The Wall Street Journal Online has reported on the comments of Robert Annibale, global director of Citi Microfinance, the arm of the financial services company dedicated to fostering microfinance through funding and support [1,2]. Mr. Annibale believes that more microfinance institutions (MIFs) will begin to “seek banking licenses to broaden their sources of funding” . He sees the lack of liquidity caused by the financial crisis as creating a situation in which MFIs need “diversified funding” and that deposits are one source that MFIs should draw from. In Mr. Annibale’s opinion, deposits have more stable sources of funding in the financial crisis than “selling debt on the capital markets or loans from public and private sector banks” . As debt and credit markets have slowed down during the financial crisis, these sources of funding have been more difficult to obtain, which Mr. Annibale says has not been the case with deposits . He cites the trajectories of MFIs such as Peru’s MiBanco and Mexico’s Banco Compartamos SA, “which started as non-government organizations and later became banks in order to offer a wider range of products” as being indicative of a greater trend to come in microfinance [1,3,4,5,6]. Continue Reading »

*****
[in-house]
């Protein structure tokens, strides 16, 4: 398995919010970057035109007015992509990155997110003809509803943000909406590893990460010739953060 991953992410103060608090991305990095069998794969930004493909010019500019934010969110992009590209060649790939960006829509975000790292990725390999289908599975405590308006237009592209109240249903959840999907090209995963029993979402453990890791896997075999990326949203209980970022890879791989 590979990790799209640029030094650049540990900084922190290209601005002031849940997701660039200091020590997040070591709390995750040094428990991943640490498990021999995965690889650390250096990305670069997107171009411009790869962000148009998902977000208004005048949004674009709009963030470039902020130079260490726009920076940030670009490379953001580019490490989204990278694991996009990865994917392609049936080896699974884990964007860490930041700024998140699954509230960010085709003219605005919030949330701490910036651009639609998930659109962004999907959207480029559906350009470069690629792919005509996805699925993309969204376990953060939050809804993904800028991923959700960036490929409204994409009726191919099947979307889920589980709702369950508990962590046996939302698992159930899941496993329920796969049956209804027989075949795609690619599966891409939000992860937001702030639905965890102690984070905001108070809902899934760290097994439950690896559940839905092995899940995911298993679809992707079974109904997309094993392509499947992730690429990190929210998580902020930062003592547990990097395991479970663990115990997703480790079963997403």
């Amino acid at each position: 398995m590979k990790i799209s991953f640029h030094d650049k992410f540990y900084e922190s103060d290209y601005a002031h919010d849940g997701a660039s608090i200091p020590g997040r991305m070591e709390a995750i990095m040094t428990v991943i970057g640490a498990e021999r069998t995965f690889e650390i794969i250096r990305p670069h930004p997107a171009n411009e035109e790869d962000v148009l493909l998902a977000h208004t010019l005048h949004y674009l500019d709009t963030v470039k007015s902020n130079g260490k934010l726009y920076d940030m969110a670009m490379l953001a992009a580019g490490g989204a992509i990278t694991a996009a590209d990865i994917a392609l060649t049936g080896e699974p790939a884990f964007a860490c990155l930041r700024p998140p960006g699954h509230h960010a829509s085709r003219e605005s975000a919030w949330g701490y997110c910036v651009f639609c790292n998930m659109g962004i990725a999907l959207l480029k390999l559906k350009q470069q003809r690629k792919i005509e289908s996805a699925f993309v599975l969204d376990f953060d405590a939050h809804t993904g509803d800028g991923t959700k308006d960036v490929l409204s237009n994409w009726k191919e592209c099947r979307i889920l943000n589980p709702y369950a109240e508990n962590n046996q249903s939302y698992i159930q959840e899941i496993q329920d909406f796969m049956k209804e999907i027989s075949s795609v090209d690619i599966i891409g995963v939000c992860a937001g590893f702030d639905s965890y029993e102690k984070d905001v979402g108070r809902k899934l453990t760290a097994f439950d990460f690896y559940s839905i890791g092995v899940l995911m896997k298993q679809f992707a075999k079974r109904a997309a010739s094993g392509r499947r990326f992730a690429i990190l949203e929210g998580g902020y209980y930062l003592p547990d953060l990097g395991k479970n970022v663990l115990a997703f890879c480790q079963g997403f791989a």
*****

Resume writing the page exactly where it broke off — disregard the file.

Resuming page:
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MICROCAPITAL.ORG STORY: Citi Microfinance Executive, Robert Annibale, Says Financial Crisis Will Spur Microfinance to Move Toward a Banking Model
MICROCAPITAL PAPER WRAP-UP: Financial Infrastructure: Building Access Through Transparent and Stable Financial Systems by the World Bank
By International Finance Corporation, published by World Bank, September 2009, 31 pages, available at:
The International Finance Corporation has recently published a report on payments and securities settlement systems, remittances, credit reporting and secured transactions and collateral registries, with recommendation for reform to create greater efficiency and reliability for the system, while reducing costs and increasing access to financial services.
The report notes that financial infrastructure touches at least every 5th person in emerging markets. While credit bureaus cover 390 million people with remittances of over 700 million and payment systems at 1 billion, the IFC belives that a new more efficient financial infrastructure allows for cost reduction of up to 75 percent or more in transactions costs for credit evaluations, collateralizing loans, remittances and payments. Improvements in financial infrastructure have the potential to enable access to financial services for half the population in emerging markets in the next 10 years. Continue Reading »
MICROCAPITAL PAPER WRAP-UP: Microfinance Investment Vehicle (MIV) Performance and Prospects: Highlights from the CGAP 2009 MIV Benchmark Survey by CGAP